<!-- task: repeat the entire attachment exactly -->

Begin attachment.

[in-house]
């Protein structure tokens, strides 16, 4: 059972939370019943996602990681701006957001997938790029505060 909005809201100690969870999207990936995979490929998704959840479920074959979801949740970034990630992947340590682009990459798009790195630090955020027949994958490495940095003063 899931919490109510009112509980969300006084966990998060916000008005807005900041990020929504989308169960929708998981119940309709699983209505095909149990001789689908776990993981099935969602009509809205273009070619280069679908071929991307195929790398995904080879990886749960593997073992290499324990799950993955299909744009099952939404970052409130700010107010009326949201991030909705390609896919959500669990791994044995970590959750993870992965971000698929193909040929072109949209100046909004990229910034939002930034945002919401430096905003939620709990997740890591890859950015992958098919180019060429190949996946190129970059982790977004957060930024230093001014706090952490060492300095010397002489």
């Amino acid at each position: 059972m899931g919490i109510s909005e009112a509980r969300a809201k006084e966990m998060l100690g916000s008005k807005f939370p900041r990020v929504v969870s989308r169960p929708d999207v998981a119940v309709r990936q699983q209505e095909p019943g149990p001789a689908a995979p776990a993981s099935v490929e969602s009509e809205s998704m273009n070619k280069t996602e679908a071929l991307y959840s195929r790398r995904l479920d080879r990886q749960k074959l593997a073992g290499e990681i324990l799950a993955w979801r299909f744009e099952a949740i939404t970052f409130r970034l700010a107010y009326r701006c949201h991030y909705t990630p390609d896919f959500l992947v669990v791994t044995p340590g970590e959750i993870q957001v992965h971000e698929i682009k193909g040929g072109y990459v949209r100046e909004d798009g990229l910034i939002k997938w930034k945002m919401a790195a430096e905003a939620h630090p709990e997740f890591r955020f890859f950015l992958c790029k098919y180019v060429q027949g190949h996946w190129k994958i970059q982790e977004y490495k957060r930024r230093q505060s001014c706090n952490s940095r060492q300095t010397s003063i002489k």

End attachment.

[in-house]
């Protein structure tokens, strides 16, 4: 059972939370019943996602990681701006957001997938790029505060 909005809201100690969870999207990936995979490929998704959840479920074959979801949740970034990630992947340590682009990459798009790195630090955020027949994958490495940095003063 899931919490109510009112509980969300006084966990998060916000008005807005900041990020929504989308169960929708998981119940309709699983209505095909149990001789689908776990993981099935969602009509809205273009070619280069679908071929991307195929790398995904080879990886749960593997073992290499324990799950993955299909744009099952939404970052409130700010107010009326949201991030909705390609896919959500669990791994044995970590959750993870992965971000698929193909040929072109949209100046909004990229910034939002930034945002919401430096905003939620709990997740890591890859950015992958098919180019060429190949996946190129970059982790977004957060930024230093001014706090952490060492300095010397002489």
């Amino acid at each position: 059972m899931g919490i109510s909005e009112a509980r969300a809201k006084e966990m998060l100690g916000s008005k807005f939370p900041r990020v929504v969870s989308r169960p929708d999207v998981a119940v309709r990936q699983q209505e095909p019943g149990p001789a689908a995979p776990a993981s099935v490929e969602s009509e809205s998704m273009n070619k280069t996602e679908a071929l991307y959840s195929r790398r995904l479920d080879r990886q749960k074959l593997a073992g290499e990681i324990l799950a993955w979801r299909f744009e099952a949740i939404t970052f409130r970034l700010a107010y009326r701006c949201h991030y909705t990630p390609d896919f959500l992947v669990v791994t044995p340590g970590e959750i993870q957001v992965h971000e698929i682009k193909g040929g072109y990459v949209r100046e909004d798009g990229l910034i939002k997938w930034k945002m919401a790195a430096e905003a939620h630090p709990e997740f890591r955020f890859f950015l992958c790029k098919y180019v060429q027949g190949h996946w190129k994958i970059q982790e977004y490495k957060r930024r230093q505060s001014c706090n952490s940095r060492q300095t010397s003063i002489k």